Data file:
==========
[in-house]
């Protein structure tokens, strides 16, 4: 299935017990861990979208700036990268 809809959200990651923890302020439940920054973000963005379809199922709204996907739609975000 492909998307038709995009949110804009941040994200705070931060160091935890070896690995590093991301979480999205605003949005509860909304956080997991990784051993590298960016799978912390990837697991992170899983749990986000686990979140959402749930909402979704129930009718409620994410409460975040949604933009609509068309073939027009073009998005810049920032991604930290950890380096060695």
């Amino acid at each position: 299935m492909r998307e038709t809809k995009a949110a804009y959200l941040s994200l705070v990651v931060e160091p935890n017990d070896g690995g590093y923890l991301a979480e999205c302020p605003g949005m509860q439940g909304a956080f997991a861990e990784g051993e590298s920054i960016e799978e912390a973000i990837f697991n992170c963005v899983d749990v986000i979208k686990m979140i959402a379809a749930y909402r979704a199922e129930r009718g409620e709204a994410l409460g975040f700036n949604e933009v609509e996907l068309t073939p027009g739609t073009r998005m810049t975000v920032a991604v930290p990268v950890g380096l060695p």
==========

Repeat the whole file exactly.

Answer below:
[in-house]
């Protein structure tokens, strides 16, 4: 299935017990861990979208700036990268 809809959200990651923890302020439940920054973000963005379809199922709204996907739609975000 492909998307038709995009949110804009941040994200705070931060160091935890070896690995590093991301979480999205605003949005509860909304956080997991990784051993590298960016799978912390990837697991992170899983749990986000686990979140959402749930909402979704129930009718409620994410409460975040949604933009609509068309073939027009073009998005810049920032991604930290950890380096060695």
């Amino acid at each position: 299935m492909r998307e038709t809809k995009a949110a804009y959200l941040s994200l705070v990651v931060e160091p935890n017990d070896g690995g590093y923890l991301a979480e999205c302020p605003g949005m509860q439940g909304a956080f997991a861990e990784g051993e590298s920054i960016e799978e912390a973000i990837f697991n992170c963005v899983d749990v986000i979208k686990m979140i959402a379809a749930y909402r979704a199922e129930r009718g409620e709204a994410l409460g975040f700036n949604e933009v609509e996907l068309t073939p027009g739609t073009r998005m810049t975000v920032a991604v930290p990268v950890g380096l060695p």